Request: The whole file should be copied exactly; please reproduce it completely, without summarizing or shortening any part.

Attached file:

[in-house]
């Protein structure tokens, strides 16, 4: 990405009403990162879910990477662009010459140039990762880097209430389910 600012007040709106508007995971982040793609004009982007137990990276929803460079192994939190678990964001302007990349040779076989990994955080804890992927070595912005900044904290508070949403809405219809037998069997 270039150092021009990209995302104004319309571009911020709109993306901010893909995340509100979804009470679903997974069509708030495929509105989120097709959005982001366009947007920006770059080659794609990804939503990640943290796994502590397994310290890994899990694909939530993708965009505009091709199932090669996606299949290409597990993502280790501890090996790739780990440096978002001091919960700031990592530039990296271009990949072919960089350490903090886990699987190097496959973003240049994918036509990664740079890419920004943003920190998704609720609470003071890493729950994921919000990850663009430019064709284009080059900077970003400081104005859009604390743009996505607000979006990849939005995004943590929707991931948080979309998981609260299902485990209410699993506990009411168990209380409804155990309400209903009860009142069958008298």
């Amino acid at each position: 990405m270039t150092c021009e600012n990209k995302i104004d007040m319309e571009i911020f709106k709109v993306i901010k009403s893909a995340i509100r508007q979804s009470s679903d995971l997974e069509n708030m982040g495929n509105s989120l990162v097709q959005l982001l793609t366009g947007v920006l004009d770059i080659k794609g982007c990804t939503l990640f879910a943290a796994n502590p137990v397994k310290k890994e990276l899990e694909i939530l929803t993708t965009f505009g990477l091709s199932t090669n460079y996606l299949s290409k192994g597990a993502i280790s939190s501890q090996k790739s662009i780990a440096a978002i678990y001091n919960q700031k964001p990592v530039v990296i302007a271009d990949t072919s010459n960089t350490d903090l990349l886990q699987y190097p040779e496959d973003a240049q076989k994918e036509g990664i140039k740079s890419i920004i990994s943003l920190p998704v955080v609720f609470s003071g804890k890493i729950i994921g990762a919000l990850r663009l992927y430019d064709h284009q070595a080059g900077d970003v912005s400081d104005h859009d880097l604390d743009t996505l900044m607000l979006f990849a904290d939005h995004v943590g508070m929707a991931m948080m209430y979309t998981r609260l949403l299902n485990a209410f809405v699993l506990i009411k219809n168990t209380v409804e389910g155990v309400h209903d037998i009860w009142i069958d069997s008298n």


[in-house]
């Protein structure tokens, strides 16, 4: 990405009403990162879910990477662009010459140039990762880097209430389910 600012007040709106508007995971982040793609004009982007137990990276929803460079192994939190678990964001302007990349040779076989990994955080804890992927070595912005900044904290508070949403809405219809037998069997 270039150092021009990209995302104004319309571009911020709109993306901010893909995340509100979804009470679903997974069509708030495929509105989120097709959005982001366009947007920006770059080659794609990804939503990640943290796994502590397994310290890994899990694909939530993708965009505009091709199932090669996606299949290409597990993502280790501890090996790739780990440096978002001091919960700031990592530039990296271009990949072919960089350490903090886990699987190097496959973003240049994918036509990664740079890419920004943003920190998704609720609470003071890493729950994921919000990850663009430019064709284009080059900077970003400081104005859009604390743009996505607000979006990849939005995004943590929707991931948080979309998981609260299902485990209410699993506990009411168990209380409804155990309400209903009860009142069958008298």
């Amino acid at each position: 990405m270039t150092c021009e600012n990209k995302i104004d007040m319309e571009i911020f709106k709109v993306i901010k009403s893909a995340i509100r508007q979804s009470s679903d995971l997974e069509n708030m982040g495929n509105s989120l990162v097709q959005l982001l793609t366009g947007v920006l004009d770059i080659k794609g982007c990804t939503l990640f879910a943290a796994n502590p137990v397994k310290k890994e990276l899990e694909i939530l929803t993708t965009f505009g990477l091709s199932t090669n460079y996606l299949s290409k192994g597990a993502i280790s939190s501890q090996k790739s662009i780990a440096a978002i678990y001091n919960q700031k964001p990592v530039v990296i302007a271009d990949t072919s010459n960089t350490d903090l990349l886990q699987y190097p040779e496959d973003a240049q076989k994918e036509g990664i140039k740079s890419i920004i990994s943003l920190p998704v955080v609720f609470s003071g804890k890493i729950i994921g990762a919000l990850r663009l992927y430019d064709h284009q070595a080059g900077d970003v912005s400081d104005h859009d880097l604390d743009t996505l900044m607000l979006f990849a904290d939005h995004v943590g508070m929707a991931m948080m209430y979309t998981r609260l949403l299902n485990a209410f809405v699993l506990i009411k219809n168990t209380v409804e389910g155990v309400h209903d037998i009860w009142i069958d069997s008298n």